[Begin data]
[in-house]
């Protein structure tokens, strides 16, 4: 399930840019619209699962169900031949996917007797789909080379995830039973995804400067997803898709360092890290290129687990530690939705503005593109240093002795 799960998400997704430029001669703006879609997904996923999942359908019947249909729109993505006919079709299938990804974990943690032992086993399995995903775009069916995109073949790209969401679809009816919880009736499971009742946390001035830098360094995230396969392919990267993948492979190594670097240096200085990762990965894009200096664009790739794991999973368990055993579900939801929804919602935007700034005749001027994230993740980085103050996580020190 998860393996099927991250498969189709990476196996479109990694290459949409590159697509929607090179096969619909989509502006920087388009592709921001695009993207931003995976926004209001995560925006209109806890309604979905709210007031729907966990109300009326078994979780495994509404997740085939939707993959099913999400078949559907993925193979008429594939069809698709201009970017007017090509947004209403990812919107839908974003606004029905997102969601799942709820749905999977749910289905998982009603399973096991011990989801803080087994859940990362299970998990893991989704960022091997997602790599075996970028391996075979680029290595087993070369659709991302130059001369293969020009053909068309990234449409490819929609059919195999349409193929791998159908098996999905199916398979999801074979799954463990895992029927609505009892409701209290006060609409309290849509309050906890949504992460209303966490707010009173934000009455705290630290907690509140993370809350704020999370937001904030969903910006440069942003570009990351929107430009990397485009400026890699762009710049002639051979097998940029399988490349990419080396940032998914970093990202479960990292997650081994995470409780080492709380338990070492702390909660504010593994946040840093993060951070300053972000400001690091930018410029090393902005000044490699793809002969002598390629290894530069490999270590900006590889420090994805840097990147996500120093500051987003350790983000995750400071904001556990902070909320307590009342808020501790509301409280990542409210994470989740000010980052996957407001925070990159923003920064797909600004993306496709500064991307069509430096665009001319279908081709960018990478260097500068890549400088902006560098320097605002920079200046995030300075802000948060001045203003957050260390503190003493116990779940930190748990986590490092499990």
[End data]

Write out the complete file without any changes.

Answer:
[in-house]
């Protein structure tokens, strides 16, 4: 399930840019619209699962169900031949996917007797789909080379995830039973995804400067997803898709360092890290290129687990530690939705503005593109240093002795 799960998400997704430029001669703006879609997904996923999942359908019947249909729109993505006919079709299938990804974990943690032992086993399995995903775009069916995109073949790209969401679809009816919880009736499971009742946390001035830098360094995230396969392919990267993948492979190594670097240096200085990762990965894009200096664009790739794991999973368990055993579900939801929804919602935007700034005749001027994230993740980085103050996580020190 998860393996099927991250498969189709990476196996479109990694290459949409590159697509929607090179096969619909989509502006920087388009592709921001695009993207931003995976926004209001995560925006209109806890309604979905709210007031729907966990109300009326078994979780495994509404997740085939939707993959099913999400078949559907993925193979008429594939069809698709201009970017007017090509947004209403990812919107839908974003606004029905997102969601799942709820749905999977749910289905998982009603399973096991011990989801803080087994859940990362299970998990893991989704960022091997997602790599075996970028391996075979680029290595087993070369659709991302130059001369293969020009053909068309990234449409490819929609059919195999349409193929791998159908098996999905199916398979999801074979799954463990895992029927609505009892409701209290006060609409309290849509309050906890949504992460209303966490707010009173934000009455705290630290907690509140993370809350704020999370937001904030969903910006440069942003570009990351929107430009990397485009400026890699762009710049002639051979097998940029399988490349990419080396940032998914970093990202479960990292997650081994995470409780080492709380338990070492702390909660504010593994946040840093993060951070300053972000400001690091930018410029090393902005000044490699793809002969002598390629290894530069490999270590900006590889420090994805840097990147996500120093500051987003350790983000995750400071904001556990902070909320307590009342808020501790509301409280990542409210994470989740000010980052996957407001925070990159923003920064797909600004993306496709500064991307069509430096665009001319279908081709960018990478260097500068890549400088902006560098320097605002920079200046995030300075802000948060001045203003957050260390503190003493116990779940930190748990986590490092499990």